Photographer Austin Mann Lauds iPhone X’s Telephoto Lens and Size in Camera Review

Travel photographer Austin Mann often goes hands-on with new iPhone models to test their camera performance in real world situations, and with the iPhone X, he went to Guatemala to evaluate its new features and its capabilities compared to previous iPhone cameras.


Mann loved the size of the iPhone X as a photography device. Previous Plus models, he says, have been "a bit unwieldy" and tough to operate with one hand, a problem solved with the iPhone X.


As for image quality, Mann was impressed by the improved telephoto lens, which features optical image stabilization for the first time and an improved aperture for better performance in low light situations. Mann says he noticed less noise, faster auto focusing, and better shutter speeds for reduced motion blur.
The lens specs for the iPhone X are 28mm @ f/1.8 and 52mm @ f/2.4 (previously, the Plus was 56mm at f/2.8.) This little tweak means the lens is half a stop faster and can let light in more quickly in low light scenarios, reducing motion blur and minimizing noise.
In a test of slow shutter effects, the iPhone X was able to significantly outperform the iPhone 7 Plus, which was two seconds slower when focusing and and capturing a moving object in low light.

Display improvements made it much easier to shoot on the iPhone in direct sunlight compared to the iPhone 8 Plus, and Mann said "colors pop, blacks are truly black, and the contrast feels just right." Mann also saw microphone improvements, and Apple told him that while it's the same microphone hardware, it's been tuned to better capture dynamics.

All in all, Mann said the upgrade to the iPhone X was the "most exciting" since he switched from the Blackberry 7230 to the original iPhone back in 2007. Mann's full review can be read over at his website.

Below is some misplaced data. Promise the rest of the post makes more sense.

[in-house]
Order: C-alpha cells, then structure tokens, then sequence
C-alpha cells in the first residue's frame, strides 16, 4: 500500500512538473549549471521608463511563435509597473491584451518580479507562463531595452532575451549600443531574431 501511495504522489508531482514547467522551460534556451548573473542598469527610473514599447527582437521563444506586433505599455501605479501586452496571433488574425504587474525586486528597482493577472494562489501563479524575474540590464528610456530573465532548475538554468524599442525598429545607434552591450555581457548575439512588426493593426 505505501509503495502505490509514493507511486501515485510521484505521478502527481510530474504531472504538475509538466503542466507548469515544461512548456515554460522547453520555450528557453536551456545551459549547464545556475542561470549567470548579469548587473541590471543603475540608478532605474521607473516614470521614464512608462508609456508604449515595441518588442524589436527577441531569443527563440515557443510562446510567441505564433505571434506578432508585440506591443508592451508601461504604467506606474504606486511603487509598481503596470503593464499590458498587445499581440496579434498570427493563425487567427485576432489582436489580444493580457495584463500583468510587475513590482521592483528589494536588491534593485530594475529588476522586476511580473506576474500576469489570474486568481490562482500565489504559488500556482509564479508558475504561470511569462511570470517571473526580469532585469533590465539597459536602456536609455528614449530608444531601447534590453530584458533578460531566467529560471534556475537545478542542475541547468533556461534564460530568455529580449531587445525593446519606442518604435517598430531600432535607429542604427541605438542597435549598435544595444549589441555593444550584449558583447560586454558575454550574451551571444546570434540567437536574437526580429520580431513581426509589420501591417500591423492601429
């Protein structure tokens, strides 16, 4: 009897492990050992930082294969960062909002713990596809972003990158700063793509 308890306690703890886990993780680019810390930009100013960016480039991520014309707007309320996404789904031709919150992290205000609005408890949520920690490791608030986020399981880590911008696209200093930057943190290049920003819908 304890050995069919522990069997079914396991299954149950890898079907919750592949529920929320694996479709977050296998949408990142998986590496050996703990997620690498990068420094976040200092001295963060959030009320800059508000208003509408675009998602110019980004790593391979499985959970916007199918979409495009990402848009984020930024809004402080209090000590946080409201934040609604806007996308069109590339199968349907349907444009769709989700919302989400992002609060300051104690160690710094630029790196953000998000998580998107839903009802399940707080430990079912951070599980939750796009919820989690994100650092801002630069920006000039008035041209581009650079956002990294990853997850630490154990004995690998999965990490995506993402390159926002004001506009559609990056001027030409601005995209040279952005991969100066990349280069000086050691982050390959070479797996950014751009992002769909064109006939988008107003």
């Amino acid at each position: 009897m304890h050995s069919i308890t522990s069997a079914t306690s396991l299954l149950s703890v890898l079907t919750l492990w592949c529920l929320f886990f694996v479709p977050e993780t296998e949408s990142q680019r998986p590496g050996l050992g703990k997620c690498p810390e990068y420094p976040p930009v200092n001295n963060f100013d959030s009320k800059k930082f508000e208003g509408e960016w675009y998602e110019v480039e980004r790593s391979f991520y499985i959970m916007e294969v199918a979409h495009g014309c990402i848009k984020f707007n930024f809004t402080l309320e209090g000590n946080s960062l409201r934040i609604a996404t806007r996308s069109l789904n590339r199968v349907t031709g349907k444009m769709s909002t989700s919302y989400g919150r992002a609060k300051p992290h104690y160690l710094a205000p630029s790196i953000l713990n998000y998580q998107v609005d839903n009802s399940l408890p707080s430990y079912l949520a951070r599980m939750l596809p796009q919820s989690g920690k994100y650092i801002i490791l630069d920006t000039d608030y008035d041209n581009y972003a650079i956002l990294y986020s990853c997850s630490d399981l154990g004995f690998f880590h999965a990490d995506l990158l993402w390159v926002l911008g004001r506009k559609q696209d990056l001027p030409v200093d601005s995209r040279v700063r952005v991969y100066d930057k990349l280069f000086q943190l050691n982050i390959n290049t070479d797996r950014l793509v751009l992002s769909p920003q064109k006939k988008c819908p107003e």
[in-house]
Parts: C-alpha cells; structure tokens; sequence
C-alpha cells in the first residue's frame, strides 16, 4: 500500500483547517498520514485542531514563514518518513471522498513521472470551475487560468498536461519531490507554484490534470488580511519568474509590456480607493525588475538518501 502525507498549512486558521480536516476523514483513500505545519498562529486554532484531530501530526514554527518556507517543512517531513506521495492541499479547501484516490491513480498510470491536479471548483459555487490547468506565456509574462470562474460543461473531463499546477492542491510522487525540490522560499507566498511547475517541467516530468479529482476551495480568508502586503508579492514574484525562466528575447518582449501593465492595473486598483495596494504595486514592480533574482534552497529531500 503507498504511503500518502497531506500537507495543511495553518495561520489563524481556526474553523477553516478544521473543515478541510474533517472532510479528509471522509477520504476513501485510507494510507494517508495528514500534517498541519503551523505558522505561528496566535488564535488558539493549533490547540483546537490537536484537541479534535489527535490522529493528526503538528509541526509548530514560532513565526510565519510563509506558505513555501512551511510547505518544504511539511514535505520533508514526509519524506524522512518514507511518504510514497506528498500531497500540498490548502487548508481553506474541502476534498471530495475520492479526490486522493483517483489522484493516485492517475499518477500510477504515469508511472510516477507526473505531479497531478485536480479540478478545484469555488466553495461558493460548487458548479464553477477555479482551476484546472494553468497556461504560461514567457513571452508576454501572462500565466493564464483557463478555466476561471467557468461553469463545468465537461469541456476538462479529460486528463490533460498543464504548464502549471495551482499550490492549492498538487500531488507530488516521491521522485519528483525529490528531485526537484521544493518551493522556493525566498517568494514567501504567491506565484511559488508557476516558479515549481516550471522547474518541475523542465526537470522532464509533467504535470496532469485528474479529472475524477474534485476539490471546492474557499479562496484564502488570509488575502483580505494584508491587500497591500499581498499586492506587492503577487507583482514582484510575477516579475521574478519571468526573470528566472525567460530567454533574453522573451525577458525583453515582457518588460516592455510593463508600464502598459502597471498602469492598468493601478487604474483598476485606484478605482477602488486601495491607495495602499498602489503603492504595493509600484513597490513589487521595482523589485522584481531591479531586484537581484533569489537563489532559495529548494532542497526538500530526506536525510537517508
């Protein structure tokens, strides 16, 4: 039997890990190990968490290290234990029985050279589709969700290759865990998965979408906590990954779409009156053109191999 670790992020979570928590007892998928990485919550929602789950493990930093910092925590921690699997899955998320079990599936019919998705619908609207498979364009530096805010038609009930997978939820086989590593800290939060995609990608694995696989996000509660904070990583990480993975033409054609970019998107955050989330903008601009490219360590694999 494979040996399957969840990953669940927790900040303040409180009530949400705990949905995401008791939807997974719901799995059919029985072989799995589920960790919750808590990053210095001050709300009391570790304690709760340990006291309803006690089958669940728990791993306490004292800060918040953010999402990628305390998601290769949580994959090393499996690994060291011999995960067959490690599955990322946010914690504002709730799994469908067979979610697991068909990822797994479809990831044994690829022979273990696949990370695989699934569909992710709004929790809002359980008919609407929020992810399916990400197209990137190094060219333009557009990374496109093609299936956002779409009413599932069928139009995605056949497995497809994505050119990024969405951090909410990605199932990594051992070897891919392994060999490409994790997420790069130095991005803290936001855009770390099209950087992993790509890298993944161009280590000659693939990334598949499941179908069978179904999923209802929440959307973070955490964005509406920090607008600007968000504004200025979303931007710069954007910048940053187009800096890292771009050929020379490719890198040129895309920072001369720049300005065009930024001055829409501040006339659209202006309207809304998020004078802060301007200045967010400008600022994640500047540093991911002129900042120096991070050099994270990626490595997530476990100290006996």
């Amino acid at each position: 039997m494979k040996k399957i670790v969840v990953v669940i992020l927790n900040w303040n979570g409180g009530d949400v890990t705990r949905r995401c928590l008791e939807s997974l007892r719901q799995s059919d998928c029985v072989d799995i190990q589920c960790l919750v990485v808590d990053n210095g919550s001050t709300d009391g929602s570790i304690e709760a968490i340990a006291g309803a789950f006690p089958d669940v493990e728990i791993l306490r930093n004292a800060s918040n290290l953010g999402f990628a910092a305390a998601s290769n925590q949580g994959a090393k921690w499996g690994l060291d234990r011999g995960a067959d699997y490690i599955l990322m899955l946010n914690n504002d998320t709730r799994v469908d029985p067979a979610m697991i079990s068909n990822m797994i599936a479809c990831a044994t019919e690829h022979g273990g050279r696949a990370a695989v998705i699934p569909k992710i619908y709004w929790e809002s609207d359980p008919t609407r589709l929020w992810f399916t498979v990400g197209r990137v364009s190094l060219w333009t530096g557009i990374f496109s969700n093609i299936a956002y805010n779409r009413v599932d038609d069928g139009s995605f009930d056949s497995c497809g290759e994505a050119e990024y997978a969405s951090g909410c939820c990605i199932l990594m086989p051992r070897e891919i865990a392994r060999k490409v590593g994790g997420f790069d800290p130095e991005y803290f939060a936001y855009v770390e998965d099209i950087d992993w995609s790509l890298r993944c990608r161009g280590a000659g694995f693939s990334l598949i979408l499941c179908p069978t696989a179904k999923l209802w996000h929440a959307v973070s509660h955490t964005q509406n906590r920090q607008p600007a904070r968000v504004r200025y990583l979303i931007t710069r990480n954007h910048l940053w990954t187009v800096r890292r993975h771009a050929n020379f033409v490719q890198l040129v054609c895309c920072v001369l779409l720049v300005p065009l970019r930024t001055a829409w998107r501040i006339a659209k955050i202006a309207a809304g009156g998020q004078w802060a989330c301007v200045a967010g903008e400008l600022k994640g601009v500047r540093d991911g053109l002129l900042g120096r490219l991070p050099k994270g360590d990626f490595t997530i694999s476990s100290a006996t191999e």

Separately, DxO also published its iPhone X test results this morning, giving the iPhone X's camera a score of 97. That beats out the iPhone 8 Plus at 94, but comes in just under the Pixel 2's score of 98.


The iPhone X received what DxO says are the best results so far for still images, with better exposure, color, texture, noise, and artifacts than competing cameras. Broken down, the iPhone X received a photo score of 101, but a video score of 89 because it struggles with under exposure, visible luminance noise, and irregularities in autofocus in poor lighting conditions.

DxO has been criticized for the subjectivity of its overall scores, but some of its category comparisons can offer up useful information when it comes to determining the best smartphone camera.
Discuss this article in our forums

Apple Reports 4Q 2017 Results: $10.7B Profit on $52.6B Revenue, 46.7M iPhones

Apple today announced financial results for the third calendar quarter and fourth fiscal quarter of 2017.

For the quarter, Apple posted revenue of $52.6 billion and net quarterly profit of $10.7 billion, or $2.07 per diluted share, compared to revenue of $46.9 billion and net quarterly profit of $9 billion, or $1.67 per diluted share, in the year-ago quarter. The revenue and earnings per share numbers were company records for the fourth fiscal quarter, although the total profit fell short of the 2015 figure.

Gross margin for the quarter was 37.9 percent, compared to 38 percent in the year-ago quarter, with international sales accounting for 62 percent of revenue. Apple also declared an upcoming dividend payment of $0.63 per share, payable November 16 to shareholders of record as of November 13.


For the quarter, Apple sold 46.7 million iPhones, up from 45.5 million in the year-ago quarter. iPad sales were up to 10.3 million from 9.3 million in the fourth quarter of 2016, and Mac sales rose to 5.4 million from 4.9 million.